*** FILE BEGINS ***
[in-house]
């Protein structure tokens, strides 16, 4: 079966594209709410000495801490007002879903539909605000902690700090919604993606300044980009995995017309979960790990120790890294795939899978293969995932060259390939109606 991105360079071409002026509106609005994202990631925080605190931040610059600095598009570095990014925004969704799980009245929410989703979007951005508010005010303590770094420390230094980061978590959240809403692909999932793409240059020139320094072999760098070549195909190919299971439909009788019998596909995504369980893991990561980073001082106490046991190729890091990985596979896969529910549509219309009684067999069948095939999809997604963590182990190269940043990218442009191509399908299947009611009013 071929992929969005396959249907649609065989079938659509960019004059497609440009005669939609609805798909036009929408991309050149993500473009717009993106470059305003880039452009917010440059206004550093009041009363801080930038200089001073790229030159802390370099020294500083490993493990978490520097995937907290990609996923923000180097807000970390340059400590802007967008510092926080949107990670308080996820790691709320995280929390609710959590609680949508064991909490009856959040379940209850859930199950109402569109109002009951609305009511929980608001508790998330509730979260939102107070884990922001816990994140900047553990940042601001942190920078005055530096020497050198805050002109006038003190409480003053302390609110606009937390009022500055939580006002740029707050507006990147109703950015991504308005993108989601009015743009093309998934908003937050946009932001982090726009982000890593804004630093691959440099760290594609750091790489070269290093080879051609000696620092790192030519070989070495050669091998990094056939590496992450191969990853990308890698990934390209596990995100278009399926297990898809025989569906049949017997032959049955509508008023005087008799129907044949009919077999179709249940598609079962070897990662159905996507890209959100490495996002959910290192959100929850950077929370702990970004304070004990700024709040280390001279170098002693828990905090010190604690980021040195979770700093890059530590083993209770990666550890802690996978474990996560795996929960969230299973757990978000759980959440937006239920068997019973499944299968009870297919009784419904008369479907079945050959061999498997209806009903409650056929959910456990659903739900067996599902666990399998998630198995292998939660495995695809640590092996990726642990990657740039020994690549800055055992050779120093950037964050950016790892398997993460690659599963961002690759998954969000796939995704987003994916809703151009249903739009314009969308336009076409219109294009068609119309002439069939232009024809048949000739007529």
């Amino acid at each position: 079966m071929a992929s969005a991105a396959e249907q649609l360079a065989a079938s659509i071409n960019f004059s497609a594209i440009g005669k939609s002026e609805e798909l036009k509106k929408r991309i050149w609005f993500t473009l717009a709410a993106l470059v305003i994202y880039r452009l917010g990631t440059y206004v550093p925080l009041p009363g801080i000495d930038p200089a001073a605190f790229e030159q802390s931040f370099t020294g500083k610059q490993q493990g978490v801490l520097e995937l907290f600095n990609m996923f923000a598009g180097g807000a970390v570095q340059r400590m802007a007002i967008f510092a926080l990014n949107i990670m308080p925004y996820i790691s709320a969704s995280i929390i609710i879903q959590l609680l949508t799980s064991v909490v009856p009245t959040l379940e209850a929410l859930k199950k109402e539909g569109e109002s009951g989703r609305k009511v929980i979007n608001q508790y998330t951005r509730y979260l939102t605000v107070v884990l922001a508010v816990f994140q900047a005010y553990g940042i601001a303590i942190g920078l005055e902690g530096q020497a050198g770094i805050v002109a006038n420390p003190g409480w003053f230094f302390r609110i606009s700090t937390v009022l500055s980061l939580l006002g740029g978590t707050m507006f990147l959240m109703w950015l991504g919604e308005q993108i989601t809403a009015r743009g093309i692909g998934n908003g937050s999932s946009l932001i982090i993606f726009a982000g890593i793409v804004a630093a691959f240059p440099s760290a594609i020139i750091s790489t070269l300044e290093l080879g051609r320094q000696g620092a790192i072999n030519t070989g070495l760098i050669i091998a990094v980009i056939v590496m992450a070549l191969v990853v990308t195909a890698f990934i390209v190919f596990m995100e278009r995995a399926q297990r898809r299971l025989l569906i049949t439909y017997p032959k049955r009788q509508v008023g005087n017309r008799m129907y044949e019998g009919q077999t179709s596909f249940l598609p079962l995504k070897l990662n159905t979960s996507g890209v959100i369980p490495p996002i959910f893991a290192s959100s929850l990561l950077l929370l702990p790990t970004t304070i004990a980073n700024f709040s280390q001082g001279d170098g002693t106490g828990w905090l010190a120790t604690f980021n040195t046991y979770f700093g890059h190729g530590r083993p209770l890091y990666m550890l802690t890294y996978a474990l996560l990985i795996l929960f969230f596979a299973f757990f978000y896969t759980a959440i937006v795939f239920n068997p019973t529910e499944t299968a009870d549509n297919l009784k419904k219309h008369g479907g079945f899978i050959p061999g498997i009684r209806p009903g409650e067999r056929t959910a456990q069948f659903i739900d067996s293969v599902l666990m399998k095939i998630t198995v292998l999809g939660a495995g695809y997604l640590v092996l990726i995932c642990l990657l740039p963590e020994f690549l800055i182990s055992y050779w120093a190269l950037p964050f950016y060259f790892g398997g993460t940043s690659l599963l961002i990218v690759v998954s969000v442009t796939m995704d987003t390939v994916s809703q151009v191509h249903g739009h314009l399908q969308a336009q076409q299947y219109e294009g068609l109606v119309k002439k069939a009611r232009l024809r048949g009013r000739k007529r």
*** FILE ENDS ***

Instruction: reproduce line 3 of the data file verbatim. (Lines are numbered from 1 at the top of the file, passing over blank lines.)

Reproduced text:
């Amino acid at each position: 079966m071929a992929s969005a991105a396959e249907q649609l360079a065989a079938s659509i071409n960019f004059s497609a594209i440009g005669k939609s002026e609805e798909l036009k509106k929408r991309i050149w609005f993500t473009l717009a709410a993106l470059v305003i994202y880039r452009l917010g990631t440059y206004v550093p925080l009041p009363g801080i000495d930038p200089a001073a605190f790229e030159q802390s931040f370099t020294g500083k610059q490993q493990g978490v801490l520097e995937l907290f600095n990609m996923f923000a598009g180097g807000a970390v570095q340059r400590m802007a007002i967008f510092a926080l990014n949107i990670m308080p925004y996820i790691s709320a969704s995280i929390i609710i879903q959590l609680l949508t799980s064991v909490v009856p009245t959040l379940e209850a929410l859930k199950k109402e539909g569109e109002s009951g989703r609305k009511v929980i979007n608001q508790y998330t951005r509730y979260l939102t605000v107070v884990l922001a508010v816990f994140q900047a005010y553990g940042i601001a303590i942190g920078l005055e902690g530096q020497a050198g770094i805050v002109a006038n420390p003190g409480w003053f230094f302390r609110i606009s700090t937390v009022l500055s980061l939580l006002g740029g978590t707050m507006f990147l959240m109703w950015l991504g919604e308005q993108i989601t809403a009015r743009g093309i692909g998934n908003g937050s999932s946009l932001i982090i993606f726009a982000g890593i793409v804004a630093a691959f240059p440099s760290a594609i020139i750091s790489t070269l300044e290093l080879g051609r320094q000696g620092a790192i072999n030519t070989g070495l760098i050669i091998a990094v980009i056939v590496m992450a070549l191969v990853v990308t195909a890698f990934i390209v190919f596990m995100e278009r995995a399926q297990r898809r299971l025989l569906i049949t439909y017997p032959k049955r009788q509508v008023g005087n017309r008799m129907y044949e019998g009919q077999t179709s596909f249940l598609p079962l995504k070897l990662n159905t979960s996507g890209v959100i369980p490495p996002i959910f893991a290192s959100s929850l990561l950077l929370l702990p790990t970004t304070i004990a980073n700024f709040s280390q001082g001279d170098g002693t106490g828990w905090l010190a120790t604690f980021n040195t046991y979770f700093g890059h190729g530590r083993p209770l890091y990666m550890l802690t890294y996978a474990l996560l990985i795996l929960f969230f596979a299973f757990f978000y896969t759980a959440i937006v795939f239920n068997p019973t529910e499944t299968a009870d549509n297919l009784k419904k219309h008369g479907g079945f899978i050959p061999g498997i009684r209806p009903g409650e067999r056929t959910a456990q069948f659903i739900d067996s293969v599902l666990m399998k095939i998630t198995v292998l999809g939660a495995g695809y997604l640590v092996l990726i995932c642990l990657l740039p963590e020994f690549l800055i182990s055992y050779w120093a190269l950037p964050f950016y060259f790892g398997g993460t940043s690659l599963l961002i990218v690759v998954s969000v442009t796939m995704d987003t390939v994916s809703q151009v191509h249903g739009h314009l399908q969308a336009q076409q299947y219109e294009g068609l109606v119309k002439k069939a009611r232009l024809r048949g009013r000739k007529r």